… Stahl even favours lengthy three-shots, with all three characters figuring equally in the frame. As a result the audience effectively observes from a distance the characters enacting a scene, rather than participating solely through Colin’s [Henry Fonda] perspective. In other words, Stahl creates an objective point of view: our engagement is less of feeling Colin’s reactions – his helplessness and uncertainty – and more of observing that he has those reactions (212).
Working with that elegant stylist Nunnally Johnson on his next production, the much-filmed Arnold Bennett adaptation Holy Matrimony (1943), Lawrence Napper states that recent scholarship sees in this identity-swap story Stahl “reworking in comic mode of some of the preoccupations of his more famous melodramas” (217).
Returning to the theme of war, The Eve of St Mark (1944) is George Seaton’s adaptation of the Maxwell Anderson play and Jeremy Arnold’s analysis explores the impact of Stahl’s approach to staging (two shots, a lack of crosscutting) that may have been born of his theatrical background but is here exploited cinematically to devastating emotional effect.
The Keys of the Kingdom (1944) is a complex and reverent production adapted from the A.J. Cronin source novel by Nunnally Johnson and rewritten by producer Joseph Mankiewicz to the specifications of studio head Darryl F. Zanuck, all strong authorial figures in their own right, to the point that Tim Cawkwell admits Stahl “can, at first sight, be felt to be missing” (223) in Fox’s second most expensive film that year (after Wilson). However Cawkwell finds that “the film most comes to life, when Cronin’s contempt for arrogance and hypocrisy coincides with Stahl’s ability to portray the brittleness behind success” (226).
If the aforementioned Thomson can delineate Stahl’s full-blooded Leave Her to Heaven (1945) as “a film seemingly made in a trance and best seen in a state of fever”, the work of “a thrilling artist in the cause of self-destructive Technicolor emotionalism” (1994: 710), then Michael Walker‘s essay is structured primarily from a familiar Oedipal perspective, taking the usual position against the glorious Ellen Berent (Gene Tierney): male viewers rarely notice what women immediately recognise – that Jeanne Crain sets her cap at Cornel Wilde from the get-go and plays a very long game! Walker makes entertaining structural and generic points about what is now Stahl’s most famous film, creating a format to find useful commonalities with Sirk’s Written on the Wind (1955). The production’s overwhelming beauty, transgressiveness and ironic stance towards each character makes it a classic of Forties cinema and much more besides. It is this production that makes Martin Scorsese use colour in a certain way, his regular claims for the production surely having made other cinéphiles sit up and take notice despite the view that dismissed Stahl to the backwater of maternal melodrama, yet it is of course entirely atypical of his work as a whole.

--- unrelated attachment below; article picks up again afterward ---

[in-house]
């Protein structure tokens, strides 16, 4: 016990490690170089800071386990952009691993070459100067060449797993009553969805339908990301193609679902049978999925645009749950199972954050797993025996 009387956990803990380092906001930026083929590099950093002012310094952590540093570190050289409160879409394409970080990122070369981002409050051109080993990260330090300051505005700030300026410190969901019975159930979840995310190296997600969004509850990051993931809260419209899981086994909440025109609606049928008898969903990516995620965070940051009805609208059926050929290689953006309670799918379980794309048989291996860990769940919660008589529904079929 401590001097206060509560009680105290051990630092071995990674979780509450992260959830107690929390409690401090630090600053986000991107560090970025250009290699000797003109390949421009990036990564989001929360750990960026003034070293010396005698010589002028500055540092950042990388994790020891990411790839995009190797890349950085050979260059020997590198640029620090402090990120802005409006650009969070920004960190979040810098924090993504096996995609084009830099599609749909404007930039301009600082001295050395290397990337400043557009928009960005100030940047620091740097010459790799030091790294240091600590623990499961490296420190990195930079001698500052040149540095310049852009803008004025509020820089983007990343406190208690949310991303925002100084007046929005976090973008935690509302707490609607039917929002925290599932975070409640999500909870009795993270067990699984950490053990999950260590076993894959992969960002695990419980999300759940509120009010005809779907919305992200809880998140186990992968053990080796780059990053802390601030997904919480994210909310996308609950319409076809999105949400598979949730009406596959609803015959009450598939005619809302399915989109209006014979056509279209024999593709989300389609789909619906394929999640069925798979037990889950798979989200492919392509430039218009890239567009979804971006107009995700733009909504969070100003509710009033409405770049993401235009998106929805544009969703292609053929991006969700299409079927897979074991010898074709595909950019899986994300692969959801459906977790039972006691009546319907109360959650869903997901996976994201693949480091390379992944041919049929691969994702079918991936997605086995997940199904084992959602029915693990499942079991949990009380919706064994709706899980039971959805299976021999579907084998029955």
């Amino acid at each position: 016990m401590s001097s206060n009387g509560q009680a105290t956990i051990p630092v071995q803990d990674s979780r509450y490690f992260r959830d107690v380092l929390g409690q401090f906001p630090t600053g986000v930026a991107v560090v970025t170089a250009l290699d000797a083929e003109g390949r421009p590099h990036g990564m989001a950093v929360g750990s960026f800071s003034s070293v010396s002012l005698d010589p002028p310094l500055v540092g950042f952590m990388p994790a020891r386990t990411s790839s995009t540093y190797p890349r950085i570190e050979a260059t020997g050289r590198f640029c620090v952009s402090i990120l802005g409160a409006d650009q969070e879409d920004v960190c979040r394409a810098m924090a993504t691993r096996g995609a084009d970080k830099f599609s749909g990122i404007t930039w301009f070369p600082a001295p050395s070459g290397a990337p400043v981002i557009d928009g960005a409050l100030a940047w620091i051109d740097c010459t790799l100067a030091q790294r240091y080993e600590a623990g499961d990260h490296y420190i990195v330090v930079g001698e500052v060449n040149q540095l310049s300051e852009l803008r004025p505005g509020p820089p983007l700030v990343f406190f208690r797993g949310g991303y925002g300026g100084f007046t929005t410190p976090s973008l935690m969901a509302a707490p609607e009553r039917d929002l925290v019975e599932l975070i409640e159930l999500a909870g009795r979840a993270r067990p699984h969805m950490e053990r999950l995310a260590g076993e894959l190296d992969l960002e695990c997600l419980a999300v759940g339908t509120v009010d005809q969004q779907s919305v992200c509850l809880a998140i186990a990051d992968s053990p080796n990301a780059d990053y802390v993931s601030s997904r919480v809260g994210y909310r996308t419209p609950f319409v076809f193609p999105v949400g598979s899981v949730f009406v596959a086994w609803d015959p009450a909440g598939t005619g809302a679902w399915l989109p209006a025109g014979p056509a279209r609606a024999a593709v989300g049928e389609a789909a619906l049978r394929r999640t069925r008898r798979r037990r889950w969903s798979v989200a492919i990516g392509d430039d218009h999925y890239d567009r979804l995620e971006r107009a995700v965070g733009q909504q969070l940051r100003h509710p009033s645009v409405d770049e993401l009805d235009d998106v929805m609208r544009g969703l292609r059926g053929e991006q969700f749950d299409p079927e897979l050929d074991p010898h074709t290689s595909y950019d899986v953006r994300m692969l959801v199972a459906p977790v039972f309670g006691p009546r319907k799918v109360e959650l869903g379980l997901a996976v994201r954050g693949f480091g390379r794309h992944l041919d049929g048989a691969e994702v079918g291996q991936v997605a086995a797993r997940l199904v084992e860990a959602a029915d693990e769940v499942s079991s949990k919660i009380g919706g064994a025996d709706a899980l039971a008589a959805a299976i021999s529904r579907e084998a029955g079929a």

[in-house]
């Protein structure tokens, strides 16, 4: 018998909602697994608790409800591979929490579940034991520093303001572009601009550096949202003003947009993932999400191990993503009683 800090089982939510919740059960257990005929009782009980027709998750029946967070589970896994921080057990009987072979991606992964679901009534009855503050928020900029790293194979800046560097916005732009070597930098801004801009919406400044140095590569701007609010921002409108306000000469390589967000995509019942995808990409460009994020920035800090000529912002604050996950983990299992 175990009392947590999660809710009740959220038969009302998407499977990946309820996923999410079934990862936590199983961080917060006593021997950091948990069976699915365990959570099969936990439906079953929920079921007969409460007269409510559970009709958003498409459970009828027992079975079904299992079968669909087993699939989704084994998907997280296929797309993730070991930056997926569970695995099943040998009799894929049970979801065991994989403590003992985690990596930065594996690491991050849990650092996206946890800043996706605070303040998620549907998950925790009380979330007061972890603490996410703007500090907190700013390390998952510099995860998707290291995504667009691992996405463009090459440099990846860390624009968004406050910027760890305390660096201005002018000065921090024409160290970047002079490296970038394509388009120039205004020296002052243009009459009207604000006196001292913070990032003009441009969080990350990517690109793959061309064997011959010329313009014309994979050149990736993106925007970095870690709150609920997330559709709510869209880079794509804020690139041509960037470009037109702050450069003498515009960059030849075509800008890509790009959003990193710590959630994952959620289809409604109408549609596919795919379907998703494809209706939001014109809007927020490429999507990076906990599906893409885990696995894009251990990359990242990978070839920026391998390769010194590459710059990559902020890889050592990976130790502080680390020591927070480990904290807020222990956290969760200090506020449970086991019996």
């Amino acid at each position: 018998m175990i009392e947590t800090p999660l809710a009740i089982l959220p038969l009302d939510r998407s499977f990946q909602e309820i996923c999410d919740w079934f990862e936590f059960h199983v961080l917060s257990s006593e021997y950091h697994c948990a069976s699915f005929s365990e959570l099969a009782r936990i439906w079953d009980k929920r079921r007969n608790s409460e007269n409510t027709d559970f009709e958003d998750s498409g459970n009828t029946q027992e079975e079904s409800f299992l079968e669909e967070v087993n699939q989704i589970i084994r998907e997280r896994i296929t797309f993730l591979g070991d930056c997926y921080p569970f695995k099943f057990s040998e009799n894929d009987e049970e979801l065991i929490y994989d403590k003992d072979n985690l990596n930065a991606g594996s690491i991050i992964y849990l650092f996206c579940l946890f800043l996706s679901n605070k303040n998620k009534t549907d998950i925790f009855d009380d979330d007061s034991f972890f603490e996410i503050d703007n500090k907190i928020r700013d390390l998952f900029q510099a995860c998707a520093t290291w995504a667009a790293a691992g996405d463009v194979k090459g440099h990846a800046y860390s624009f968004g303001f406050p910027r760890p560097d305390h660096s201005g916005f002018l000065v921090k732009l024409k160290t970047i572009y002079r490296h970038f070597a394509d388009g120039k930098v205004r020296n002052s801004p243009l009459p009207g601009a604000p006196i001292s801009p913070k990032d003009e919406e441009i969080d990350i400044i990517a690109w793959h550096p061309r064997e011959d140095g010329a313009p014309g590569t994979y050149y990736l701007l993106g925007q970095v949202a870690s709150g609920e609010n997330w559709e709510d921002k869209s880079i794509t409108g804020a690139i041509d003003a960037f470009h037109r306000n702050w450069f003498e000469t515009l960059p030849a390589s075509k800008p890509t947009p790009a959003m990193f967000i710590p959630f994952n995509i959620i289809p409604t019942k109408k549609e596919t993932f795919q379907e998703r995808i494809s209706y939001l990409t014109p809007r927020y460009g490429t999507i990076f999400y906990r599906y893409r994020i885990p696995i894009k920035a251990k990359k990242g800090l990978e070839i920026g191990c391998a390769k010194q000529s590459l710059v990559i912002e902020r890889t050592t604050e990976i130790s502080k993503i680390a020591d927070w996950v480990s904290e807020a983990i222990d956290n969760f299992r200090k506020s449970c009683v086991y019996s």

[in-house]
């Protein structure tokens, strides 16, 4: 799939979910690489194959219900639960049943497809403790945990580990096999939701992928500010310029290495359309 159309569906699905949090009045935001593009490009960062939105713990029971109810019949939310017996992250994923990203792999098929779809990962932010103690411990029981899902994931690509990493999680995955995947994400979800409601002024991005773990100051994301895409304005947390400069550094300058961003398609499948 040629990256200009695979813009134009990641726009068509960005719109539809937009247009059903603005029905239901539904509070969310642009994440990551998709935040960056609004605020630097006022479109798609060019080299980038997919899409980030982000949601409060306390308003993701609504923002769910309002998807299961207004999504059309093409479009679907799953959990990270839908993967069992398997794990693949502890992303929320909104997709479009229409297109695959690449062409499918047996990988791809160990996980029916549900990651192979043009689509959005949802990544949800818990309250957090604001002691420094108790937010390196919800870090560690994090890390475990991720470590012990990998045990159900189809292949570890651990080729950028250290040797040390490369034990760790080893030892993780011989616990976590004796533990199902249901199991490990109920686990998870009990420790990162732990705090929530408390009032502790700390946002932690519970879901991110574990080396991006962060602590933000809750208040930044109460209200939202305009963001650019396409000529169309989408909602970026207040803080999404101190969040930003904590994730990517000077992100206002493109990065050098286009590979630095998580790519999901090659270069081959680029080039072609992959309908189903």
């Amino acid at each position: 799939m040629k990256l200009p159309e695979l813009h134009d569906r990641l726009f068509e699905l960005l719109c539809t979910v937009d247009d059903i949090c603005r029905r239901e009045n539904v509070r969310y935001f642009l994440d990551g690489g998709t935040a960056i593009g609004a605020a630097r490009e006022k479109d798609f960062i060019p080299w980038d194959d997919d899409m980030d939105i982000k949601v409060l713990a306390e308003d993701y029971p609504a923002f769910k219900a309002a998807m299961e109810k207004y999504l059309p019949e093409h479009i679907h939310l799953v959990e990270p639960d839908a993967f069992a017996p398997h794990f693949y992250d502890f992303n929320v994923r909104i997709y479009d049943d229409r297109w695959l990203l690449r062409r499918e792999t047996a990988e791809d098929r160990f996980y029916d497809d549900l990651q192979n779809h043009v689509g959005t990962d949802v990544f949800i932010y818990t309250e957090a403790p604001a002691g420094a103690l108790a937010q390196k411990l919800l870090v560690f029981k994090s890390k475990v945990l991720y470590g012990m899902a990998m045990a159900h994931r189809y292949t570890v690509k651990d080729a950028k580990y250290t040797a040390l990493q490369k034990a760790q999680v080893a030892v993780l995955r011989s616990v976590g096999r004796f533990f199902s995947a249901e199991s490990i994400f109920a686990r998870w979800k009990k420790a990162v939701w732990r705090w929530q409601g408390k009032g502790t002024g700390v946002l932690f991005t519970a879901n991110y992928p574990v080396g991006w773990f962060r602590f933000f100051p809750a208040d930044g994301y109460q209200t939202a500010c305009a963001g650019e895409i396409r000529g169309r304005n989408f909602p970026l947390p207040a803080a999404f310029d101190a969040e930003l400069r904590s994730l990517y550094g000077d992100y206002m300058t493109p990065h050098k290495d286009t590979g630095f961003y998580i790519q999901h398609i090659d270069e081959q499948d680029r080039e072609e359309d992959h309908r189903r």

The Foxes of Harrow (1947) is another adaptation, this time a greatly condensed iteration of Frank Yerby’s popular novel and as a film concerning race received mixed reviews in an era very different from the seemingly more progressive Thirties, eliciting criticism of its failings in comparison with Gone With the Wind (1939). Adrian Garvey describes it as a typical late-period Stahl film, beautifully made and rather ornate, demonstrating “his nuanced exploration of emotion alongside flourishes of melodramatic excess” (246) even if it might suffer in relation to the earlier Imitation of Life (1934), a ground-breaking work which retains its startling freshness to this day. Working again with Lamar Trotti on an adaptation of The Walls of Jericho (1946), Stahl’s talents measure up somewhat poorly against his previous success with Leave Her to Heaven with which this shares some elements including the scheming heroine (played by Linda Darnell when Gene Tierney refused it and was suspended) and Cornel Wilde as the male lead, yet Melanie Williams and Neil Sinyard find (echoing Barr) that “Stahl can compress a lot of meaning into a single unforced image” (249). As co-editor Bruce Babington notes, Stahl’s penultimate film, Father Was a Fullback (1949) brought the director into the unplumbed territory of the family comedy and it’s an agreeable watch, mostly notable for a terrific performance by a young Natalie Wood but as the author comments, “much of the charm … comes from its idealised reflection of recognisable familial experiences” (255). Babington also covers what turned out to be Stahl’s final production, a nostalgic musical biopic based on the life and career of Fred Fisher, the Tin Pan Alley composer of Oh, You Beautiful Doll (1949). Stahl had previous connections with musicals he either came close to making or was associated with during production, credited or otherwise, but here the numbers are small-scale and intimate with only the title song getting a theatrical staging. Babington says the film’s other distinguishing feature lies in its “finding charm in modesty” (259). It seems an apposite way to conclude Stahl’s career.